St. Lawence Seaway

Gino Geruntino / WRVO

The summer shipping season is about to come to an end for the Port of Oswego. The port says its seen growth in the amount of goods coming through its facility, which it attributes to recent infrastructure investments and the continued success of several companies the port does business with.

According to the American Great Lakes Ports Association, the St. Lawrence Seaway saw a five percent increase in cargo coming through its system this season, but that pales in comparison to the success the port has seen this year.

Robert Fratangelo / U.S. Coast Guard Auxillery

The St. Lawrence Seaway is back open to commercial shipping traffic after a section of it was closed for two days because of a disabled vessel.

The 656-foot Federal Kivalina had been blocking traffic through the 'American Narrows' section of the waterway since Tuesday afternoon, when it ran aground near Collins Landing, New York.

Seventeen ships were stalled while the Kivalina sat disabled, according to the St. Lawrence Seaway Development Corporation.

Robert Fratangelo / U.S. Coast Guard Auxillery

There are now 17 shipping freighters in a traffic jam on the St. Lawrence Seaway because a disabled vessel has been blocking their path since Tuesday afternoon.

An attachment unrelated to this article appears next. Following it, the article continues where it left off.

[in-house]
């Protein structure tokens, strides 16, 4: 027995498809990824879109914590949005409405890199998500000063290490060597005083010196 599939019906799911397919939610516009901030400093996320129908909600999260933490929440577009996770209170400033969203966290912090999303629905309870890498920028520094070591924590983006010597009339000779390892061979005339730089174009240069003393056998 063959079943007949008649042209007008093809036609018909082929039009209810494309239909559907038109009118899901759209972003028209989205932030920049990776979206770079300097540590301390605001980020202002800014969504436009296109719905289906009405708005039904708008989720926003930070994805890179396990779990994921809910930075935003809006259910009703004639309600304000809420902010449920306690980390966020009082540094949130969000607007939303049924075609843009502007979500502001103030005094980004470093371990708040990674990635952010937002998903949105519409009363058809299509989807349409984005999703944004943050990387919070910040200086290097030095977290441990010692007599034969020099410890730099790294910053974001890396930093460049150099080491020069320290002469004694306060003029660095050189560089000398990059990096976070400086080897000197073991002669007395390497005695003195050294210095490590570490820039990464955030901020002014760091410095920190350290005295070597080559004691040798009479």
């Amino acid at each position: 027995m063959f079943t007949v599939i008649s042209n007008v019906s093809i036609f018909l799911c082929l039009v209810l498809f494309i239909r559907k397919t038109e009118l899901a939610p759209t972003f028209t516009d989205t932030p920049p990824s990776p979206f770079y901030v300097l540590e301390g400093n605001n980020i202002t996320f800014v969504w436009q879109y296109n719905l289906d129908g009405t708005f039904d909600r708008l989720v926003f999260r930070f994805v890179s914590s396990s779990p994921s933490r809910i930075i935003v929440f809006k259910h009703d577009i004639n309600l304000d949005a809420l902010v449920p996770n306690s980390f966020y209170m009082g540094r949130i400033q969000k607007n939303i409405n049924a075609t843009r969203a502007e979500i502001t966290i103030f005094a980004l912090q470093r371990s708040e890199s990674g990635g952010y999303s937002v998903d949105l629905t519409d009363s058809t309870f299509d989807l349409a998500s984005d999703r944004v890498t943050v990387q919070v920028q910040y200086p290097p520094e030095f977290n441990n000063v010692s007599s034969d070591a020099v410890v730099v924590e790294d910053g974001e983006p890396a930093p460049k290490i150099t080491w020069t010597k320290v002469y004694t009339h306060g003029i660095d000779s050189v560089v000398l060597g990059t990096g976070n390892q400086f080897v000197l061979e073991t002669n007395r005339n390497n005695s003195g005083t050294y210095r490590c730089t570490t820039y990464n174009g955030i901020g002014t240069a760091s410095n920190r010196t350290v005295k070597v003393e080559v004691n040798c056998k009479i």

The freighter Federal Kivalina has been stuck in the American Narrows section of the seaway, near Collins Landing, N.Y., since it lost steering and ran aground. It's stuck about a third of a mile up river from the Thousand Islands Bridge.

U.S. Coast Guard / via St. Lawrence Seaway Development Corporation

A large freighter stuck in a narrow part of the St. Lawrence Seaway since yesterday afternoon is beginning to cause a backup of shipping traffic along the waterway.

The Federal Kivalina lost power yesterday afternoon in the "American Narrows" section of the seaway and ran aground a third of a mile north of the Thousand Islands Bridge, according to the U.S. Coast Guard. The bridge, west of Alexandria Bay, carries Interstate 81 over the St. Lawrence River.

As life starts to get back to normal in the parts of New York and New Jersey that were devastated by Hurricane Sandy, other areas of the country are asking themselves if they could have weathered that kind of storm.